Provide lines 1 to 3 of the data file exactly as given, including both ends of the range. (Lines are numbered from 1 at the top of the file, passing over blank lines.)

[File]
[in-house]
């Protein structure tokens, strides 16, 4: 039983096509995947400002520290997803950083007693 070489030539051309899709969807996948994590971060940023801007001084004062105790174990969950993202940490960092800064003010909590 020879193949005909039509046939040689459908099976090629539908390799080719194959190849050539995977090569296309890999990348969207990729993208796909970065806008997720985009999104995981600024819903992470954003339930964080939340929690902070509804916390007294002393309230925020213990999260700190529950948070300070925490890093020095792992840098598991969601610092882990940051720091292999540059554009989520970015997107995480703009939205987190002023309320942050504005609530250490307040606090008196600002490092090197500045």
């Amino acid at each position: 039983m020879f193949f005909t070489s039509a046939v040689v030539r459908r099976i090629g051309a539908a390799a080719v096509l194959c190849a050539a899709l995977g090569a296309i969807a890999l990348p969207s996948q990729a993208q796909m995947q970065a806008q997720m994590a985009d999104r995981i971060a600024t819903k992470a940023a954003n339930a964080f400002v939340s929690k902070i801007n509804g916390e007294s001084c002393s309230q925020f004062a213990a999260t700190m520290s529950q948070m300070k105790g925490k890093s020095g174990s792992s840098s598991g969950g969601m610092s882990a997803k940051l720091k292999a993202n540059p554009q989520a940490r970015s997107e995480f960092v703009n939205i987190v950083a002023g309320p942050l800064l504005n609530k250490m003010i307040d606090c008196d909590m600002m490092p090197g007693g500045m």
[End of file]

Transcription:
[in-house]
């Protein structure tokens, strides 16, 4: 039983096509995947400002520290997803950083007693 070489030539051309899709969807996948994590971060940023801007001084004062105790174990969950993202940490960092800064003010909590 020879193949005909039509046939040689459908099976090629539908390799080719194959190849050539995977090569296309890999990348969207990729993208796909970065806008997720985009999104995981600024819903992470954003339930964080939340929690902070509804916390007294002393309230925020213990999260700190529950948070300070925490890093020095792992840098598991969601610092882990940051720091292999540059554009989520970015997107995480703009939205987190002023309320942050504005609530250490307040606090008196600002490092090197500045």
């Amino acid at each position: 039983m020879f193949f005909t070489s039509a046939v040689v030539r459908r099976i090629g051309a539908a390799a080719v096509l194959c190849a050539a899709l995977g090569a296309i969807a890999l990348p969207s996948q990729a993208q796909m995947q970065a806008q997720m994590a985009d999104r995981i971060a600024t819903k992470a940023a954003n339930a964080f400002v939340s929690k902070i801007n509804g916390e007294s001084c002393s309230q925020f004062a213990a999260t700190m520290s529950q948070m300070k105790g925490k890093s020095g174990s792992s840098s598991g969950g969601m610092s882990a997803k940051l720091k292999a993202n540059p554009q989520a940490r970015s997107e995480f960092v703009n939205i987190v950083a002023g309320p942050l800064l504005n609530k250490m003010i307040d606090c008196d909590m600002m490092p090197g007693g500045m």